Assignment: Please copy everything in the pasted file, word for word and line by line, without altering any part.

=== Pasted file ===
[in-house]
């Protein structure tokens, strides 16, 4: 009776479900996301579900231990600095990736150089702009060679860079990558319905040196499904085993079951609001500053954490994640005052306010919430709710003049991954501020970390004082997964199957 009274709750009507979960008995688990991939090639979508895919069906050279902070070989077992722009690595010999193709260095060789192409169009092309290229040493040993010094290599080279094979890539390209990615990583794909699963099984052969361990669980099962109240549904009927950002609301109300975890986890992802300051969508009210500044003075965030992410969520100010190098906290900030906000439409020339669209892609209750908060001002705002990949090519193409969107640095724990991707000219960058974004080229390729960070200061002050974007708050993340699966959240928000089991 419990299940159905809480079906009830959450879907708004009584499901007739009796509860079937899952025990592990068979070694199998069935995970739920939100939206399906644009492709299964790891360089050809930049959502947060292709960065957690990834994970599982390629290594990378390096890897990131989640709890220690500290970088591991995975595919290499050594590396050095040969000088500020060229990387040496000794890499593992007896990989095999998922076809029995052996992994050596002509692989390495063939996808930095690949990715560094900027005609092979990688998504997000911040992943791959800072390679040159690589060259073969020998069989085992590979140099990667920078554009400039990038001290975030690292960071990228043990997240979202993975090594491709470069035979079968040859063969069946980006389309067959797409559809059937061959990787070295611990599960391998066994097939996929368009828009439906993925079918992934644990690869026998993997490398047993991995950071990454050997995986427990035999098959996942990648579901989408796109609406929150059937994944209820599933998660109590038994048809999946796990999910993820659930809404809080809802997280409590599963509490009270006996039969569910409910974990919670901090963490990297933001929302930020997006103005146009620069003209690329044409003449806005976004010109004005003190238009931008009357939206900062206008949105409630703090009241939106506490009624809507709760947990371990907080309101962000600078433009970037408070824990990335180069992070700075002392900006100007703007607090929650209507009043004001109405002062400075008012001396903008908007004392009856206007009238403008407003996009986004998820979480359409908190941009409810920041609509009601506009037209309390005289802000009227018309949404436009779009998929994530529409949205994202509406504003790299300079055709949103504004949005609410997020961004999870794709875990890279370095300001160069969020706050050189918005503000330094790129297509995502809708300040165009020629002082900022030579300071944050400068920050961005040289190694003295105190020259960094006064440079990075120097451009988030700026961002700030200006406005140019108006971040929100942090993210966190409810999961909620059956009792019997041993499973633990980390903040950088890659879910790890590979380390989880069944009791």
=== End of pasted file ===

[in-house]
């Protein structure tokens, strides 16, 4: 009776479900996301579900231990600095990736150089702009060679860079990558319905040196499904085993079951609001500053954490994640005052306010919430709710003049991954501020970390004082997964199957 009274709750009507979960008995688990991939090639979508895919069906050279902070070989077992722009690595010999193709260095060789192409169009092309290229040493040993010094290599080279094979890539390209990615990583794909699963099984052969361990669980099962109240549904009927950002609301109300975890986890992802300051969508009210500044003075965030992410969520100010190098906290900030906000439409020339669209892609209750908060001002705002990949090519193409969107640095724990991707000219960058974004080229390729960070200061002050974007708050993340699966959240928000089991 419990299940159905809480079906009830959450879907708004009584499901007739009796509860079937899952025990592990068979070694199998069935995970739920939100939206399906644009492709299964790891360089050809930049959502947060292709960065957690990834994970599982390629290594990378390096890897990131989640709890220690500290970088591991995975595919290499050594590396050095040969000088500020060229990387040496000794890499593992007896990989095999998922076809029995052996992994050596002509692989390495063939996808930095690949990715560094900027005609092979990688998504997000911040992943791959800072390679040159690589060259073969020998069989085992590979140099990667920078554009400039990038001290975030690292960071990228043990997240979202993975090594491709470069035979079968040859063969069946980006389309067959797409559809059937061959990787070295611990599960391998066994097939996929368009828009439906993925079918992934644990690869026998993997490398047993991995950071990454050997995986427990035999098959996942990648579901989408796109609406929150059937994944209820599933998660109590038994048809999946796990999910993820659930809404809080809802997280409590599963509490009270006996039969569910409910974990919670901090963490990297933001929302930020997006103005146009620069003209690329044409003449806005976004010109004005003190238009931008009357939206900062206008949105409630703090009241939106506490009624809507709760947990371990907080309101962000600078433009970037408070824990990335180069992070700075002392900006100007703007607090929650209507009043004001109405002062400075008012001396903008908007004392009856206007009238403008407003996009986004998820979480359409908190941009409810920041609509009601506009037209309390005289802000009227018309949404436009779009998929994530529409949205994202509406504003790299300079055709949103504004949005609410997020961004999870794709875990890279370095300001160069969020706050050189918005503000330094790129297509995502809708300040165009020629002082900022030579300071944050400068920050961005040289190694003295105190020259960094006064440079990075120097451009988030700026961002700030200006406005140019108006971040929100942090993210966190409810999961909620059956009792019997041993499973633990980390903040950088890659879910790890590979380390989880069944009791």